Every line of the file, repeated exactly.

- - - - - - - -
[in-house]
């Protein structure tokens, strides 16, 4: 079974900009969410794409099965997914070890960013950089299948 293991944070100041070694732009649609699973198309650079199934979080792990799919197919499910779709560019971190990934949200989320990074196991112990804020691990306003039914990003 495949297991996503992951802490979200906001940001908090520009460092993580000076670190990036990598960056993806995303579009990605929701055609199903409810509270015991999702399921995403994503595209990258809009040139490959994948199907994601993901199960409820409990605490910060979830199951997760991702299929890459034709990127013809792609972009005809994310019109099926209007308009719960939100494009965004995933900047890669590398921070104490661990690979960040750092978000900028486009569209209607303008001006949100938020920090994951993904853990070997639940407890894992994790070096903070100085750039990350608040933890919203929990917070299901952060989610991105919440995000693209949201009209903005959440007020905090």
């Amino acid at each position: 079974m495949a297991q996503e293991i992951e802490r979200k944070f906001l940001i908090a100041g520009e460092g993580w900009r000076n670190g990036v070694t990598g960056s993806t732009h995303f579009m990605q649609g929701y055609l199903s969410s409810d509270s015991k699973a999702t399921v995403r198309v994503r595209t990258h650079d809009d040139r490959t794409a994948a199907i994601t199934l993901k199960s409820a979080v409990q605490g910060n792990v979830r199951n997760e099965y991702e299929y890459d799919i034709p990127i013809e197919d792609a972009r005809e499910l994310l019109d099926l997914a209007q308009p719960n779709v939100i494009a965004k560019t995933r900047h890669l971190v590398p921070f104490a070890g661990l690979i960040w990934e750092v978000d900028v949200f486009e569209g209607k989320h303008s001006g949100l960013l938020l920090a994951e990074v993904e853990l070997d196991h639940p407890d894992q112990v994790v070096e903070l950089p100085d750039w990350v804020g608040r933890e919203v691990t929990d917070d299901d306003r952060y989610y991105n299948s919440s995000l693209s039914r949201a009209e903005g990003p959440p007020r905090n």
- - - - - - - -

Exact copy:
[in-house]
């Protein structure tokens, strides 16, 4: 079974900009969410794409099965997914070890960013950089299948 293991944070100041070694732009649609699973198309650079199934979080792990799919197919499910779709560019971190990934949200989320990074196991112990804020691990306003039914990003 495949297991996503992951802490979200906001940001908090520009460092993580000076670190990036990598960056993806995303579009990605929701055609199903409810509270015991999702399921995403994503595209990258809009040139490959994948199907994601993901199960409820409990605490910060979830199951997760991702299929890459034709990127013809792609972009005809994310019109099926209007308009719960939100494009965004995933900047890669590398921070104490661990690979960040750092978000900028486009569209209607303008001006949100938020920090994951993904853990070997639940407890894992994790070096903070100085750039990350608040933890919203929990917070299901952060989610991105919440995000693209949201009209903005959440007020905090």
């Amino acid at each position: 079974m495949a297991q996503e293991i992951e802490r979200k944070f906001l940001i908090a100041g520009e460092g993580w900009r000076n670190g990036v070694t990598g960056s993806t732009h995303f579009m990605q649609g929701y055609l199903s969410s409810d509270s015991k699973a999702t399921v995403r198309v994503r595209t990258h650079d809009d040139r490959t794409a994948a199907i994601t199934l993901k199960s409820a979080v409990q605490g910060n792990v979830r199951n997760e099965y991702e299929y890459d799919i034709p990127i013809e197919d792609a972009r005809e499910l994310l019109d099926l997914a209007q308009p719960n779709v939100i494009a965004k560019t995933r900047h890669l971190v590398p921070f104490a070890g661990l690979i960040w990934e750092v978000d900028v949200f486009e569209g209607k989320h303008s001006g949100l960013l938020l920090a994951e990074v993904e853990l070997d196991h639940p407890d894992q112990v994790v070096e903070l950089p100085d750039w990350v804020g608040r933890e919203v691990t929990d917070d299901d306003r952060y989610y991105n299948s919440s995000l693209s039914r949201a009209e903005g990003p959440p007020r905090n």